One of my favorite pre-COVID parties was my Iron Chef party. You would be amazed by the level of cooking skills 11, 12 and even 10-year-old kids possess. I credit YouTube and the Food Network. Some of these kids had better knife skills than me, and I chop chicken breast into tiny bite-size pieces for a finicky dog every day.
In all honesty, the party had more of a Chopped than Iron Chef feel, but it’s just so much fun to say Iron Chef and bite into a pepper. Each team would receive a basket of food items. The number of items depended upon the age of the birthday host; 12 years, 12 ingredients, you get the idea. Each team was assigned one of my staff members to serve as an adult assistant, but other than making sure no one made their fingers into sushi or lit their hair on fire, the kids were in charge. I gave each team 15 minutes to design their menu which had to include an appetizer, entree, and dessert. After that, I set the timer for 1 hour and let the kids take off.
The main thing about these parties is that everyone is running around in the kitchen like chickens with their heads cut off. There are shouts of, “who has the butter”, “I need another pear”, “my apron keeps falling off”, “stop, everybody freeze, I think I lost my retainer”... that’s what made it so much fun. So when COVID hit and we had to start going virtual with our parties I was convinced I’d never do another Iron Chef party again.
Then I got the call…”Can we do a chef party without the cooking?” Well of course I’m always up for a challenge, but I knew it was going to take some research. I wanted to come up with games that would challenge the guests which meant I needed some real information. Which is how I ended up on Culinaryschools.org. I was googling culinary terms when I stumbled upon their site, and let me tell you - there is a ton on the site to digest. This isn’t a simple blog about food or a place to find a nice quinoa recipe. This is an actual Culinary Resource Center. I was able to find an entire section devoted to all the different kinds of chefs. Did you know that there is a “Poissonnier”? I assumed this was the potions master at Hogwarts, but no, it has nothing to do with poison and everything to do with fish!
Not only can you use the site to find the best school by City or State, but you can find schools that specialize in everything from Chinese, Japanese, French, Italian and Thai foods, to pastry and vegetarian cooking. There are listings for kids' classes, weekend classes, and even cooking vacations. You can compare the different degrees one can achieve, check out the job market, and even compare the different majors associated with the restaurant business.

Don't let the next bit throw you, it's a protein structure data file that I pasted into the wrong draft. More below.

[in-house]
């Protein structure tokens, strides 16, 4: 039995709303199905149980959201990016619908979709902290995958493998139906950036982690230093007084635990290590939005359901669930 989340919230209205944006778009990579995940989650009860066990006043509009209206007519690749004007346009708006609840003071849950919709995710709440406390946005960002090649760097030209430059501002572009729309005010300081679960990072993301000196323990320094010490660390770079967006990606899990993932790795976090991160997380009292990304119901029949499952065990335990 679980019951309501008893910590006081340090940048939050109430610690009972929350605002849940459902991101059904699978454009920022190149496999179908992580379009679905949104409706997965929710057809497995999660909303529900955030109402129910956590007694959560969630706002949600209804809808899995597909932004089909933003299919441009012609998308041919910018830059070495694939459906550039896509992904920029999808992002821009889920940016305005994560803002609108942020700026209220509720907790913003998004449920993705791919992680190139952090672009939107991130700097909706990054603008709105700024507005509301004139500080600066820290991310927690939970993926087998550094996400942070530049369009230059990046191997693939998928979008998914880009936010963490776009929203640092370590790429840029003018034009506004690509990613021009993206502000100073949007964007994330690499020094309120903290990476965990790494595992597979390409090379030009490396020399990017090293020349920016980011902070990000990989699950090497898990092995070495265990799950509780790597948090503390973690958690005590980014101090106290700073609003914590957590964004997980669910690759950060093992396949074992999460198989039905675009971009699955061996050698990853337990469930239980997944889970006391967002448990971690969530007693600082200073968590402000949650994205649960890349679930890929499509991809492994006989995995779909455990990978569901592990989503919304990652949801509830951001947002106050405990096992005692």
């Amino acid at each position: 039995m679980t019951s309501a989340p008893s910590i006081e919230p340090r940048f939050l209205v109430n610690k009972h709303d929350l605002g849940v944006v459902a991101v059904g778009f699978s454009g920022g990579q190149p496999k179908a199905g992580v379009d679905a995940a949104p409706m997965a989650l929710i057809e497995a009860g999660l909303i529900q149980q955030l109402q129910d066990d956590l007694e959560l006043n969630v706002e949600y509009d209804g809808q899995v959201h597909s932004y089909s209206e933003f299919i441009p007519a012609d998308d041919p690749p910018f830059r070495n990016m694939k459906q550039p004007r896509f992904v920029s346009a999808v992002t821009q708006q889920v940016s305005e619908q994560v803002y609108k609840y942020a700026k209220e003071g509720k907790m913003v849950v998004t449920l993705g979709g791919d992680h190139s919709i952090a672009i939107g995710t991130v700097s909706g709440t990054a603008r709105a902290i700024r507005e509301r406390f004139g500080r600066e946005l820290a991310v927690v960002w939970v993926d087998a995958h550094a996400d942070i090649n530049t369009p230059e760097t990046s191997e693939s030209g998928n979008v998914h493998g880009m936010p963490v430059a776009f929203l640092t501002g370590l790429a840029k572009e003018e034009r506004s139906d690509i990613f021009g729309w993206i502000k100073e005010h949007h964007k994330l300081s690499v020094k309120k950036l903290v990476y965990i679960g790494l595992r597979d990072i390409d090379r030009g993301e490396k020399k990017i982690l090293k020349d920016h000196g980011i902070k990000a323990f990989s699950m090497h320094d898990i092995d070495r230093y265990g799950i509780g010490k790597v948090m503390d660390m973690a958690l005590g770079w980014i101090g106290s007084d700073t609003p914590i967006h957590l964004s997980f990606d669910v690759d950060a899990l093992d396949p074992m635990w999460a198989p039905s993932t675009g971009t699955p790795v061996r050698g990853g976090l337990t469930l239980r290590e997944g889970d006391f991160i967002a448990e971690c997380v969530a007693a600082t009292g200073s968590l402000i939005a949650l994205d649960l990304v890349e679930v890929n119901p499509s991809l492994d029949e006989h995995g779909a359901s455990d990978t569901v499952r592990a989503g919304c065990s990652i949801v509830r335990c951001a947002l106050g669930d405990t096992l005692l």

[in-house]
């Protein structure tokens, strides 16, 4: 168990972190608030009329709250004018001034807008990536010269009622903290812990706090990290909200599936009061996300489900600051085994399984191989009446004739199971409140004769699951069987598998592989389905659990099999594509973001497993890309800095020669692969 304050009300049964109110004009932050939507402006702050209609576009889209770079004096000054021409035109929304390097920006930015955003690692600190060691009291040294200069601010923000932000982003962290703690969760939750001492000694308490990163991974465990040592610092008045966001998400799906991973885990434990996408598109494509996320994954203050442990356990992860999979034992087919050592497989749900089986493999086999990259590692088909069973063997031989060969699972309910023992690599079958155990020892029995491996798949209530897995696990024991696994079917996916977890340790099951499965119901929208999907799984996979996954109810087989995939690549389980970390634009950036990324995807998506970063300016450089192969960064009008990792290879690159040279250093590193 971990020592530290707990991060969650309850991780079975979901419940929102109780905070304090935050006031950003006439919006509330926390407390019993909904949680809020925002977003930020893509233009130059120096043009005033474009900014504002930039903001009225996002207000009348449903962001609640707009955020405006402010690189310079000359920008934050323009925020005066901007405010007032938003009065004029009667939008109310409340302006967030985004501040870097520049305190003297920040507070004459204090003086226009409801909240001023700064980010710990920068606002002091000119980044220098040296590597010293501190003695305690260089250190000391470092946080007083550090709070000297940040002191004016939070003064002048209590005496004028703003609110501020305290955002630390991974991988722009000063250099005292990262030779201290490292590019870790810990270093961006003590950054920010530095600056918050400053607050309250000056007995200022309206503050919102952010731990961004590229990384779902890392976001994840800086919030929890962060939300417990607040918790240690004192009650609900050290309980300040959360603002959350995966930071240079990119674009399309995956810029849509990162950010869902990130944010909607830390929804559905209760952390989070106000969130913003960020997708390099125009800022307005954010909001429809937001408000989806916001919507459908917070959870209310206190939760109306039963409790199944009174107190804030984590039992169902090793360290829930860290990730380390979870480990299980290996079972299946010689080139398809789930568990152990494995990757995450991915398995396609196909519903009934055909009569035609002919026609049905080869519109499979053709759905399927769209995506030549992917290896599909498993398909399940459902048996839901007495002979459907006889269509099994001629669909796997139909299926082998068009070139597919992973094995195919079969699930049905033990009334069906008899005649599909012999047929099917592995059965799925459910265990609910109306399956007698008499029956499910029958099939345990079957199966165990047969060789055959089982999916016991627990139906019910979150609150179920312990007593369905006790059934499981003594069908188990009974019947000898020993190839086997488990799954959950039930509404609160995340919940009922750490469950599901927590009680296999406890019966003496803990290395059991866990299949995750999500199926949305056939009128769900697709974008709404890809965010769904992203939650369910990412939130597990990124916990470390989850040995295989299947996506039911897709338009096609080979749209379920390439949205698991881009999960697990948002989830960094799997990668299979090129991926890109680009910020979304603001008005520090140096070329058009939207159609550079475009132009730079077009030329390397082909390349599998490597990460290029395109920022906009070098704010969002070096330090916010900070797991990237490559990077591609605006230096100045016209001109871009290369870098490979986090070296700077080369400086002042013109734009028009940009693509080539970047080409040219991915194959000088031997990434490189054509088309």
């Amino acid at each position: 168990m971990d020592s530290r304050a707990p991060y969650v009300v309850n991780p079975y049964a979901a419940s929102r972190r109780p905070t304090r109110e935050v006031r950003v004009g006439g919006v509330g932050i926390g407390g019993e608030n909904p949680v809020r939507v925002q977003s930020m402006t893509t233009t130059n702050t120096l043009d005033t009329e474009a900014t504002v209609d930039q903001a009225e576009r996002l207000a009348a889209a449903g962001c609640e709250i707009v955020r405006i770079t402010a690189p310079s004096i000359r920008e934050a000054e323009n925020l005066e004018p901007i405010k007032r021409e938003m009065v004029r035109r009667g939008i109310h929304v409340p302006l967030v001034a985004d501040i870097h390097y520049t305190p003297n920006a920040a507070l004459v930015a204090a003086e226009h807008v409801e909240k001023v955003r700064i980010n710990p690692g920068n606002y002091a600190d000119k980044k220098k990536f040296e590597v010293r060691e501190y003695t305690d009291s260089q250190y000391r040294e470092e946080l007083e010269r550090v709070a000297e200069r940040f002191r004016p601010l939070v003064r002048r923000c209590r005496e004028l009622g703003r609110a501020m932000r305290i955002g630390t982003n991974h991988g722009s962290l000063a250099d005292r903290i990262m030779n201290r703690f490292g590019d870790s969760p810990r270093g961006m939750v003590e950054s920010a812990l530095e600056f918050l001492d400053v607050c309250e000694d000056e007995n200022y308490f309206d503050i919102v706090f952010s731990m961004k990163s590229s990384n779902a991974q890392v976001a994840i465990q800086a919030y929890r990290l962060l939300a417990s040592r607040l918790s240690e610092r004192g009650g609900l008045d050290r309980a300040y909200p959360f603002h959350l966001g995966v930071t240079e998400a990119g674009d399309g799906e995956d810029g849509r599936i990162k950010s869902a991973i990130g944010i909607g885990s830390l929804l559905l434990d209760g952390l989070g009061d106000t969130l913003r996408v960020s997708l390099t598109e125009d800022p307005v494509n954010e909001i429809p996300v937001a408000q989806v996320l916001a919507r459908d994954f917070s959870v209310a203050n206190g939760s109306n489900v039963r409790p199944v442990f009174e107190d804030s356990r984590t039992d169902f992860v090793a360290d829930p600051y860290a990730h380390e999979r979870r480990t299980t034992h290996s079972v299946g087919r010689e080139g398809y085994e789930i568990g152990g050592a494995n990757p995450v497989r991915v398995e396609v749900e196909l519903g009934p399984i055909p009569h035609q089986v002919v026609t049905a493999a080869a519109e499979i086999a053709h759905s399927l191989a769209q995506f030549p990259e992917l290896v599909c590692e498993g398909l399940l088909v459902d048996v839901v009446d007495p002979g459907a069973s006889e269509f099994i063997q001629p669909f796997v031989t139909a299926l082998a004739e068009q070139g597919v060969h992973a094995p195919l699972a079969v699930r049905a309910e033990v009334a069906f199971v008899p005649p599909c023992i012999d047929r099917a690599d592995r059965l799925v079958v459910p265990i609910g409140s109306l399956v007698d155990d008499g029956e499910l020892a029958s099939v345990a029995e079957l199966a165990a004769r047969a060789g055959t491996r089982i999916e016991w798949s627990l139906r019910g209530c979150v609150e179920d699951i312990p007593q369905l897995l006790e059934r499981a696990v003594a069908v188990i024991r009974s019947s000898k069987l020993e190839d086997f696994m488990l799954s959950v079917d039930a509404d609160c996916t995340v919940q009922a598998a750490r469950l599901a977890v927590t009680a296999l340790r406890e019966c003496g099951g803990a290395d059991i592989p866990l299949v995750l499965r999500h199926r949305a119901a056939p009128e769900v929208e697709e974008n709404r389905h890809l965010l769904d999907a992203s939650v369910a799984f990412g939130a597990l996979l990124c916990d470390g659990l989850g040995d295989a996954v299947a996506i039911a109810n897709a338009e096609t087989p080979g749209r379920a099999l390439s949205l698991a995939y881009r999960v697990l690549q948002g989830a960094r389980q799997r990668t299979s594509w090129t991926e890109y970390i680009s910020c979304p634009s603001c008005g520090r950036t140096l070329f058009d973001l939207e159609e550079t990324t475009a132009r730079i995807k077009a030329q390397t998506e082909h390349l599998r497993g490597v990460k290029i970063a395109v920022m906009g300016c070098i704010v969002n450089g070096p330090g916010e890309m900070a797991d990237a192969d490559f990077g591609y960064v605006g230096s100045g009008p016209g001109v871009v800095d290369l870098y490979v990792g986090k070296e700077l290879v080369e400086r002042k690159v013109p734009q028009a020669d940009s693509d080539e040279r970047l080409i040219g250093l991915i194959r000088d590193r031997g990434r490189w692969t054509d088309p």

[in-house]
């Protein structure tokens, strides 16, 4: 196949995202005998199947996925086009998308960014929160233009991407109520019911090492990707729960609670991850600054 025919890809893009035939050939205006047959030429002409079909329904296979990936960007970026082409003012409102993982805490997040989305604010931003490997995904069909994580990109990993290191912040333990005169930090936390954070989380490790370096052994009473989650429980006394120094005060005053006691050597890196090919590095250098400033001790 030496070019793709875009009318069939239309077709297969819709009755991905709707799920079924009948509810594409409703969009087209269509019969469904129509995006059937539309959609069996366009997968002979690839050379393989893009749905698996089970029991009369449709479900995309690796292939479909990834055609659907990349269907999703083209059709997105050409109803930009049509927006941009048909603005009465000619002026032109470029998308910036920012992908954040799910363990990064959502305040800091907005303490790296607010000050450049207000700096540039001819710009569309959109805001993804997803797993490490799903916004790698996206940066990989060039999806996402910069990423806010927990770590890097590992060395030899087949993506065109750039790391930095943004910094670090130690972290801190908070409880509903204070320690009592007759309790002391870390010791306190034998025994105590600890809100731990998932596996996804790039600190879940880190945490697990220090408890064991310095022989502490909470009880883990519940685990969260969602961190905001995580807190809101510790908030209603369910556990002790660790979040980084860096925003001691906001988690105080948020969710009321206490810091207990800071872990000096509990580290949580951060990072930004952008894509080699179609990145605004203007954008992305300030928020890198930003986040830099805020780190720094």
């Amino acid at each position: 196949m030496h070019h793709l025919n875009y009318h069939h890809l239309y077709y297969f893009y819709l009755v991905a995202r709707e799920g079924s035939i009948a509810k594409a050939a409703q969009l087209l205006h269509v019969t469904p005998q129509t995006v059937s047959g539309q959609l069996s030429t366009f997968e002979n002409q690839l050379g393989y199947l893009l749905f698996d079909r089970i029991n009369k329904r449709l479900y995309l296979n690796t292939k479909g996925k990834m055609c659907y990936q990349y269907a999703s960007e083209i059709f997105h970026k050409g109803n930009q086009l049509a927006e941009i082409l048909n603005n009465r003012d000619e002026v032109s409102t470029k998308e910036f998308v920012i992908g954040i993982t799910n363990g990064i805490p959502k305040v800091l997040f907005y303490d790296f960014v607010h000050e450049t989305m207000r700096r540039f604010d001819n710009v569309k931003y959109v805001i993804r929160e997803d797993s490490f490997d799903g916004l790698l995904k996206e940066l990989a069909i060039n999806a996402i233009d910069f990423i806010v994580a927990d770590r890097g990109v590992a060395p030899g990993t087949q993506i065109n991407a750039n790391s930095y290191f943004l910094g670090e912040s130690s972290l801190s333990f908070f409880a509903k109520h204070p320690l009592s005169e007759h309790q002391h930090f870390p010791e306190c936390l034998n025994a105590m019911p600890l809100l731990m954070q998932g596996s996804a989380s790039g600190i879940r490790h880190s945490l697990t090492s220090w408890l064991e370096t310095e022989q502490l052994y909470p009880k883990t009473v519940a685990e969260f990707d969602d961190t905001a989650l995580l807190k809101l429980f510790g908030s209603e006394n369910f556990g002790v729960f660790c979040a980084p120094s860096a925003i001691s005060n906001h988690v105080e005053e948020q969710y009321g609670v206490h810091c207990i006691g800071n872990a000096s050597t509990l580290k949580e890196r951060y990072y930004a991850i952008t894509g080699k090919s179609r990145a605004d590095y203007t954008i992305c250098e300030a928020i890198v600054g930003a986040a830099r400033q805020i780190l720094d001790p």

There’s also this totally great tip calculator that lets you figure out how much to tip depending upon the service and the amount of the bill. I admit to being terrible when it comes to knowing how much to tip. I usually take the tax, multiply it by two and then round the whole thing up so it ends in a zero. It makes my friends crazy. But the thing about this calculator is that it allows you to divide the bill between the number of guests with or without the tip, so each person can choose their comfort level.
One of the most helpful tools is their conversion chart. With the Great British Baking Show craze taking over the world it’s become important to correctly convert Tablespoons into ml (heaven forbid you add too much baking powder to your pasties). This link allows you to convert both liquids and solids, so you might want to bookmark it if you are doing a lot of international cooking.
Lastly, there’s a whole section that I call the rabbit hole, where they highlight tons of food-related video games. I became completely obsessed with the candy version of Tetris called Choco Blocks, a matching game called Yumi Fusion, and this physics game call Filled Glass. I literally lost an hour of my life trying to fill an imaginary glass with colored candy balls.
Thanks to the website I was able to create a few Zoom-worthy games for my event. It will never take the place of Iron Chef, but hey, in these times of COVID, a virtual cooking world is better than nothing.